Like the evil George Wickham in “Pride and Prejudice,” Fiorina skipped California owing buckets of cash to her onetime pals. She owes $60,000 to former campaign manager Marty Wilson, who now works for the California Chamber of Commerce, and another $20,000 to his former communications firm. She shorted campaign counsel Ben Ginsberg, formerly of Patton Boggs, to the tune of $44,000. She owes $3,750 to a former press secretary, $5,000 to another communications aide and $7,500 to her erstwhile political director. She stiffed political consultant Joe Shumate, who died in 2010, to the tune of $30,000. (Yes, she stiffed a stiff – even though she lauded Shumate as a “trusted adviser and friend” upon his death.)

Shumate put “his heart and soul into this campaign, and I would hope that Carly Fiorina would pay his widow the money that was owed him at the time of his death,” fellow creditor and GOP strategist John Allan Peschong told me.

When HP fired Fiorina, she walked away with a $21 million golden handshake. But when Fiorina lost the Senate race, some of her employees didn’t get a handshake. They got a finger.

In Fiorina’s defense, Wilson offered that it’s hard to raise money when so many Republicans already gave her the maximum donation. “The only effective way she could discharge that debt would be for her to write a personal check,” Wilson added. Then again, she can afford it.

I tried to reach Fiorina through a contact person, who said she had to go through another contact person, and I never heard back from anyone. Thus, I never got an explanation as to why, according to her campaign report, Fiorina paid back to herself $1 million of the $6.8 million she had lent her campaign on the day before the election. (After the election, win or lose, a candidate cannot get back most loan money.) If Fiorina had not repaid herself that $1 mil, her campaign coffers would have had enough money to discharge all of the campaign’s debts.

Maybe Fiorina felt that her consultants had let her down. Maybe Fiorina wishes that she hadn’t spent $2 million on ads after the RealClearPolitics poll average showed her a point behind Boxer in October. (In November, she lost by 10 points.) Maybe Fiorina blames the people below her for depriving her of a victory she believes should have been hers. That’s the best explanation I can muster for a well-heeled candidate’s failure to settle campaign accounts – and it doesn’t mitigate the offense.

“There was an expectation that she wasn’t going to run for office (again), so there wasn’t much we could do about it,” Wilson told me. He says he suggested to Fiorina that she pay creditors something “like 40 cents on the dollar.” Again, no word from Fiorina, but her failure to settle with her creditors these four years speaks volumes.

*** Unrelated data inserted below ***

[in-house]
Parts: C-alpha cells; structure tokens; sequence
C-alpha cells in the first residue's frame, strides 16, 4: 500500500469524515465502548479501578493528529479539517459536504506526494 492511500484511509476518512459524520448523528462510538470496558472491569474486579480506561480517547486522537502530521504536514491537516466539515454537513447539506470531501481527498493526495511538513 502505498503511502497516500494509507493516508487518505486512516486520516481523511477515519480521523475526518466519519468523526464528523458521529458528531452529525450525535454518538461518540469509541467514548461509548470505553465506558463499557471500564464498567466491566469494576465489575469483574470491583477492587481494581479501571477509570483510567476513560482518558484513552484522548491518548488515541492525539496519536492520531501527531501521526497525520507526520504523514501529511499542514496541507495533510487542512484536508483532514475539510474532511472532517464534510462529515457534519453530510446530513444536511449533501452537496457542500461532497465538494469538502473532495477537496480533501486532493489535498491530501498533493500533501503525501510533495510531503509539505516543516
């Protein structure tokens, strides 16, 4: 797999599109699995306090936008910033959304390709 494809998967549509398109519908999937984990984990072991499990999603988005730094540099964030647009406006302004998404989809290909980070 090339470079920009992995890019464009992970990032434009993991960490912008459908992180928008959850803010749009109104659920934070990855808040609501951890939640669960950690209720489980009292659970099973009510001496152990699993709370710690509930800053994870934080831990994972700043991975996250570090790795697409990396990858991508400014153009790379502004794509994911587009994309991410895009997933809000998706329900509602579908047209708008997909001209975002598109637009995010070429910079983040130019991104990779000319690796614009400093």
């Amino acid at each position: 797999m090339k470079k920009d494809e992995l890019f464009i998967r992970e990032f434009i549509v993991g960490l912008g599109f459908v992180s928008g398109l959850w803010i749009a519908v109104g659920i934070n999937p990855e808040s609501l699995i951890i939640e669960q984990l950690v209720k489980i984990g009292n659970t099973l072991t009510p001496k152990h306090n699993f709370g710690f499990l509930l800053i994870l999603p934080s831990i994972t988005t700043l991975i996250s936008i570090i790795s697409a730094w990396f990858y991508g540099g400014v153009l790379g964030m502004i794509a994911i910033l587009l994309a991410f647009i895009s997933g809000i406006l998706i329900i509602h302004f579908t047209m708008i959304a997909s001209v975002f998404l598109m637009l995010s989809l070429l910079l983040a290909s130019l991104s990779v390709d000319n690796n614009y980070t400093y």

Fiorina won’t be the last politician to leave a trail of debt. Still, it takes a certain kind of brass to not pay off your political operatives and then set up shop to run for the highest office in the land. Wilson isn’t sure who will want to work for Fiorina, but he does offer a suggestion for Fiorina 2.0: Ask for the money upfront.

Debra J. Saunders is a columnist for the San Francisco Chronicle, 901 Mission St., San Francisco, CA 94103. Send email to [email protected]

This article was originally published by Statesman Journal

Jeb Bush: Testing the Waters

Jeb Bush

 

Bill Day, Cagle Cartoons

Brown Key to 2016 Tax Measures

With the 2014 election finally over, attention is turned to possible tax measures on the 2016 ballot. I previously wrote about groups looking to raise taxes on commercial property, oil extraction, cigarettes, and extending or making permanent the income tax piece of Proposition 30. Marc Lifsher covered similar ground in the Los Angeles Times over the weekend. The Public Policy Institute of California released a poll last night that asked voters about some of the possible tax increases they could face on the ballot.

The key to which major tax measures will advance to the ballot very well could be Governor Jerry Brown.

It may not seem unusual for proponents of tax increase proposals to want a popular, re-elected governor to support their agenda. However, the key to getting Brown on board is not so much for his endorsement but for his influence with certain powerful political players.

During the Proposition 30 campaign, Brown was effective in neutralizing opposition from the business community. While some business leaders grumbled about the tax, and the board of the state Chamber of Commerce had extensive debate over whether to oppose the measure, in the end the business community, particularly big business, generally withheld opposition to Prop 30.

Supporters of proposed tax ballot measures would like to see the same script in 2016.

In the most recent election season, the governor emphasized the Proposition 30 taxes were temporary. He also warned against taking on Proposition 13 and its property tax protections. While Prop 13 was not tested in the new PPIC poll, Prop 30 extension received support from 52% of likely voters while 43% opposed.

Pro-tax advocates will have to convince the governor they have a winning measure. Then they will push the governor to use his influence with the business community to hold fire on whichever measure – or measures – moves forward. This is particularly true with the major tax issues, less so with so called sin taxes on proscribed goods or services such as the tax on cigarettes.

There is also the issue of a major overhaul of the tax system that has support from some reformers. More on this tomorrow.

Any group considering pushing a tax increase in 2016 will have to consider how the governor plans to use his influence on the issue.

This article was originally published on Fox and Hounds Daily